A Strange Gift

Warning: This post is a bit on the heavier side, especially compared to the silliness of my recent conversations with Siri.

Yesterday was the first time I’ve ever done post-mortem care on a little patient, minus the partial experience I had as a nursing student a few years ago. Surreal hardly begins to describe the experience, from cleaning up a messy room that bears witness to the intense activity involved in coding a patient, to making eye contact with parents who are absolutely raw with grief, to bathing the patient in order to restore some small sense of dignity, to wrapping the patient with a shroud and bringing the patient to the hospital morgue.

Surreal. But it is part of my world. Our world, whether we choose to acknowledge it or not.

I was drawn to ICU nursing because I have a strong appreciation for the depth of issues that we face there, and I see it as an incredibly precious time to be a support for not only the patient but their grieving family members as well, particularly when we are dealing with end-of-life care.

But the weight of it all is substantial. The quiet entrance into a room full of grieving family members is the entrance into a space that has just suffered the most violent of all emotional earthquakes, looking for a foundation, is there one left? A space full of disappointment beyond measure but sometimes also hope, anger but sometimes also peace, and exhaustion… always exhaustion. After all, it takes everything you have and everything you are to say good-bye to the heart of your own heart. It takes all your being to search for light in a very dark place. This is the space that I entered as a nurse yesterday. What could I bring? What could I bring, and would it change anything in this space?

I could bring juice and crackers to parents who have thought very little of their own needs for hours, days, weeks, months, years.

I could clean up the room, quietly, gently, respectfully. There are some parts of saying good-bye that you just don’t need to remember, especially in an ICU. I could reduce the sense of chaos in some small way. I wanted such a clean room for them.

I could bring silence. Of course if they had questions, I would do my best to answer. But in terms of consolation for newly grieving parents, I am convinced that less is more. Maybe I say this out of my own lack of tolerance for pat answers. The movement towards resolution with our suffering is simply not as neatly packaged and bow-tied as some might have us think, and I am convinced we need to learn how to get more comfortable with being really uncomfortable in the gray areas – even as people of faith. I am convinced that the gift of silence to a grieving family is the recognition that they have now been thrust into an extremely uncomfortable, gray area, where they will likely stay for a very long time. Trying to move them out of it with premature clichés is counterproductive and potentially very hurtful.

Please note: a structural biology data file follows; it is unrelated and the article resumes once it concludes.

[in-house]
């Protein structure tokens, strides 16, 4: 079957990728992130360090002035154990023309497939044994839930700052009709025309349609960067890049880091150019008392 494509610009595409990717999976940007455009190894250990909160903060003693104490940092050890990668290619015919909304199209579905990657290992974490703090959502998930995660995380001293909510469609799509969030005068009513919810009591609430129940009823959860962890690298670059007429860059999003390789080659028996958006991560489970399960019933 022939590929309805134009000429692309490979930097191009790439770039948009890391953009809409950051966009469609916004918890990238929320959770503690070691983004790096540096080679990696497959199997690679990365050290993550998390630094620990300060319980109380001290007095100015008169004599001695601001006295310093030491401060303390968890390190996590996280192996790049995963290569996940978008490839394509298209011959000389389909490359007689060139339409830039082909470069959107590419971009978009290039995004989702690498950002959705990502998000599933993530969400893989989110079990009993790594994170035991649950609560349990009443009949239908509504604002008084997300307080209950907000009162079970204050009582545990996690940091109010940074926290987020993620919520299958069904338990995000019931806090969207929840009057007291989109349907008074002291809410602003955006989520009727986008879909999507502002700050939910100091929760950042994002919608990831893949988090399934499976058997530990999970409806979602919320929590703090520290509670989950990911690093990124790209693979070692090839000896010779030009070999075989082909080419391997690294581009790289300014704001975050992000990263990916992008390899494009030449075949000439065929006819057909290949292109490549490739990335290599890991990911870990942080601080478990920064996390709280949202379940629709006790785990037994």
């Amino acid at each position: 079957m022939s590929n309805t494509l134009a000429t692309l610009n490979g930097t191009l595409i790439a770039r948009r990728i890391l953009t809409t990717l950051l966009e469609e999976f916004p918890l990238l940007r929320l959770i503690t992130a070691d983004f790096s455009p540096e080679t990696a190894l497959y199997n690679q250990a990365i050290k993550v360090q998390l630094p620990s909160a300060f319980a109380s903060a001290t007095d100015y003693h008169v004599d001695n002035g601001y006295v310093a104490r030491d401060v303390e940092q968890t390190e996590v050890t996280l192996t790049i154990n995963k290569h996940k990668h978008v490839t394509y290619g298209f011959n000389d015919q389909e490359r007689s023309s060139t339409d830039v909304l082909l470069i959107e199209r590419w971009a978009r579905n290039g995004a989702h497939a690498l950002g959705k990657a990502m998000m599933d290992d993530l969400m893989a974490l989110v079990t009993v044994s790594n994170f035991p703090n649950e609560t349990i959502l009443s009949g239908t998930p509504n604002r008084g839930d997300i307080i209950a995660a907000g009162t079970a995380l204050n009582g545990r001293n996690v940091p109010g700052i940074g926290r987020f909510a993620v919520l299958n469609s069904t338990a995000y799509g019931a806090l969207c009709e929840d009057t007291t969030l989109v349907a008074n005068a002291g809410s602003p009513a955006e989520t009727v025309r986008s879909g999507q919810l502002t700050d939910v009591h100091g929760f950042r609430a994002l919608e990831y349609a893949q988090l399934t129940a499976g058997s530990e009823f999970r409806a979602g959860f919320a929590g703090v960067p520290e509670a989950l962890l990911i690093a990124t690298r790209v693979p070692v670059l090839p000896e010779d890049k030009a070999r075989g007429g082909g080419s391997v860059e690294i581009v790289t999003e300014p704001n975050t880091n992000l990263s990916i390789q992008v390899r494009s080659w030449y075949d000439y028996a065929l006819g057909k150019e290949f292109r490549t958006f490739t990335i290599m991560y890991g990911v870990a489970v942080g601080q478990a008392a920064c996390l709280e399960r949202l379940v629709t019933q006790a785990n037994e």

I was so thankful for the accompaniment of an incredibly tender-hearted, skilled social worker who truly bore the brunt of the family’s grief yesterday. I told her how thankful I was that she was there, and that she did what she did so well. Her response was inspiring, sober, and honest. “Some of us are just gifted for this. And it’s a strange gift to have.” I am not an expert. I am awkward and new and scared as a young nurse facing these kinds of big issues. But by the grace of God, I believe I am gifted and called to this work. And I could not agree more. It is a strange gift to have, but it is mine, and it is what I have to offer.

Conversations with Siri, Volume 2

Many thanks to the WordPress community for the Fresh Pressed and for all your nice visits and comments! Siri’s got quite a little personality behind that flat exterior. She’s growing on me, but as you can see in Volume Two of our conversations, we still have our communication problems.

I tried to celebrate a big day with the simple standard greeting and she got strangely defensive. Even a little passive-aggressive.

If I try to get to know her, she’s still so evasive.

But boy can she soak up those compliments with all the fake modesty she can muster…One day, I just completely lost my temper with her, and she stayed so infuriatingly rational in her response.

Other times, I don’t think she had any idea what she was saying.

Finally I calmed down, and tried to make up with her. Only to find that she was really quite alright.

I think she just fundamentally has some existential identity problems.

But she gives some decent advice, nonetheless. Minus the “avoid eating fat” part. Way off base on that one, Siri, way off base.

Well, at the end of it all, I just wanted to wrap things up with a cozy bedtime story. It was off to a rough start at first…

But once she got going (talking about herself, of course), she had quite a story to tell.

The end.